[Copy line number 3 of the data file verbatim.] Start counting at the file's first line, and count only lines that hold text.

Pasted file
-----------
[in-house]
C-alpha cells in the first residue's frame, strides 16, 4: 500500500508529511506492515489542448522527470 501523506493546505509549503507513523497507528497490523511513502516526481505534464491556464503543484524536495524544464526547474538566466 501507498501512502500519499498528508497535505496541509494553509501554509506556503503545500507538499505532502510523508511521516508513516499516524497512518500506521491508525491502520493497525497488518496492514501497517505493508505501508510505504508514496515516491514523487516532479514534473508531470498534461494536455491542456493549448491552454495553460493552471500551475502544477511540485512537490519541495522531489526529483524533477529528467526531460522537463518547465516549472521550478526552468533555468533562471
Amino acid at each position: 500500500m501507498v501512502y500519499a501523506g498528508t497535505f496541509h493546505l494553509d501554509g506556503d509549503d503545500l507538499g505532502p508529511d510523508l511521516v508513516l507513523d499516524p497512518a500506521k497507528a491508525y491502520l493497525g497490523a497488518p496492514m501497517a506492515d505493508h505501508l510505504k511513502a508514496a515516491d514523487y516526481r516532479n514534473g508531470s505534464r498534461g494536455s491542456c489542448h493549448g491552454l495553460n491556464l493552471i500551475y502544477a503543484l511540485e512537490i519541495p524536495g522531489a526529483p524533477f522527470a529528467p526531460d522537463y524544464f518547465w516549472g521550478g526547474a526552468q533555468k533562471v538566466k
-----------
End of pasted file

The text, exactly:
Amino acid at each position: 500500500m501507498v501512502y500519499a501523506g498528508t497535505f496541509h493546505l494553509d501554509g506556503d509549503d503545500l507538499g505532502p508529511d510523508l511521516v508513516l507513523d499516524p497512518a500506521k497507528a491508525y491502520l493497525g497490523a497488518p496492514m501497517a506492515d505493508h505501508l510505504k511513502a508514496a515516491d514523487y516526481r516532479n514534473g508531470s505534464r498534461g494536455s491542456c489542448h493549448g491552454l495553460n491556464l493552471i500551475y502544477a503543484l511540485e512537490i519541495p524536495g522531489a526529483p524533477f522527470a529528467p526531460d522537463y524544464f518547465w516549472g521550478g526547474a526552468q533555468k533562471v538566466k